Vets Race to Save Tigers Rescued From Temple

In this May 30, 2016 photo, wildlife officials begin removing some of the 147 tigers held at a “Tiger Temple” following accusations that the monks were involved in illegal breeding and trafficking of the animals in Saiyok district in Kanchanaburi province, west of Bangkok, Thailand. (AP Photo, File)

RATCHABURI, Thailand (AFP) – Officials at a sanctuary in Thailand said Friday they are racing to keep dozens of tigers alive after more than 80 died from disease following their confiscation from a controversial temple.

The Wat Pha Luang Ta Bua temple — better known as the “Tiger Temple” — had for years attracted tourists with the promise of being able to pose for photos next to the big cats.

But repeated allegations of exploitation led officials to confiscate the animals, moving them to two nearby sanctuaries in 2016.

This week experts said 86 of the 147 tigers have died, blaming the deaths on canine distemper virus typically found in dogs.

The surviving animals have been separated into groups depending on their symptoms, Kao Pratubchang sanctuary head Banpot Maleehuan told reporters Friday.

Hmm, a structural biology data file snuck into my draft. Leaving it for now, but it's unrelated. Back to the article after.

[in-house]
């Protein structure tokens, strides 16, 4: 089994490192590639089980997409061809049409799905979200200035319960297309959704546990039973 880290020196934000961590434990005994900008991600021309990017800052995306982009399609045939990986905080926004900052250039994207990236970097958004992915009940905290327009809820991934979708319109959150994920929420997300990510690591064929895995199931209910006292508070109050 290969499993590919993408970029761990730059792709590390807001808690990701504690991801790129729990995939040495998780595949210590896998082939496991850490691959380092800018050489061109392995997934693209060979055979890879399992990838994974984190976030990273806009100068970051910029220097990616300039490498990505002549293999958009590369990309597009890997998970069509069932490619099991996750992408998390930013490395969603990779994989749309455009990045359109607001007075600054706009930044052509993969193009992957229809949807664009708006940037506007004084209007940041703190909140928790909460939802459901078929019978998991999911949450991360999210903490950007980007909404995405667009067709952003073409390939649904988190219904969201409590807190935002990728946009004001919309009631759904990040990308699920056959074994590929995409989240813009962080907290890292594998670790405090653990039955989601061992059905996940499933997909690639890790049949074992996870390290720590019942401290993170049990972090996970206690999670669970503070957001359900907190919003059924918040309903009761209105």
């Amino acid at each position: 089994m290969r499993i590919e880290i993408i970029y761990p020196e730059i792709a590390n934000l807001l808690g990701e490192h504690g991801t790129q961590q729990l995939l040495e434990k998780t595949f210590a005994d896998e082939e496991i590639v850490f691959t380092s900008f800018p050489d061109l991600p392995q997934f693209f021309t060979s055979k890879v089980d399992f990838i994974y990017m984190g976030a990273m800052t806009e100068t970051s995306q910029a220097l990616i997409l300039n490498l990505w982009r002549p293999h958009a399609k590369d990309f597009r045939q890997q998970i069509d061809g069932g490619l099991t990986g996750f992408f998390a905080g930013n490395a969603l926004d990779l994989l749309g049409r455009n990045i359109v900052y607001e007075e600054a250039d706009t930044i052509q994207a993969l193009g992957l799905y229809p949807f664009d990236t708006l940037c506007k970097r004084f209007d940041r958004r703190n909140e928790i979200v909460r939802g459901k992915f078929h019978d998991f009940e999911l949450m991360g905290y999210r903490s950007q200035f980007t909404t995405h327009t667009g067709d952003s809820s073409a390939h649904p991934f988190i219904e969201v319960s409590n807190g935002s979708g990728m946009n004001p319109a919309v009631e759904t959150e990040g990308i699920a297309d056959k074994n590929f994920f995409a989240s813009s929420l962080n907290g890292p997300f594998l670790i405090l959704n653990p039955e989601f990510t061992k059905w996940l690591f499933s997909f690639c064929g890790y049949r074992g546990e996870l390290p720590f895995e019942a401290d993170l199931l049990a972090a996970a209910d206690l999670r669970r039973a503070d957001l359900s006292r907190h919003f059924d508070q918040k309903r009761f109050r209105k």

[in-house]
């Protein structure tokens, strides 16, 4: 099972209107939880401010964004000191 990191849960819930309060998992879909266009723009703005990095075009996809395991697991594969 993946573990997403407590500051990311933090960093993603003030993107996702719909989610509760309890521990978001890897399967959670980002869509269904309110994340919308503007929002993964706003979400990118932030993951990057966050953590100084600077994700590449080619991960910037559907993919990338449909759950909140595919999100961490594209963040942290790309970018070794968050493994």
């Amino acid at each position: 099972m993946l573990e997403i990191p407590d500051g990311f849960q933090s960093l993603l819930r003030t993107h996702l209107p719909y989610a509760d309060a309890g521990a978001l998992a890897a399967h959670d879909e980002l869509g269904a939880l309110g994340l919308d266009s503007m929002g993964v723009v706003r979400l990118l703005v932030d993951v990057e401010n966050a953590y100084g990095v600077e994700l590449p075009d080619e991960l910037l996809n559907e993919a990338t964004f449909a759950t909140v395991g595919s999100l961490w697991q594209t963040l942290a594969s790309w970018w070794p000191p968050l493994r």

“For the group with serious symptoms, the vets will plan to operate on them to make sure they live longer,” he said.

The ones with less severe symptoms will receive medicine.

The enclosures in a different part of sanctuary contained some of the surviving tigers, and Banpot told reporters they are planning to build a large yard “so they can relax”.

Thailand gets some 38 million tourists a year, with many of them attracted by a large wildlife tourism industry.

Activists say abuse is rife in the industry.

Raids in 2016 on the Tiger Temple uncovered dozens of dead tiger cubs inside a freezer.

Legal cases against the temple are ongoing.

© Agence France-Presse

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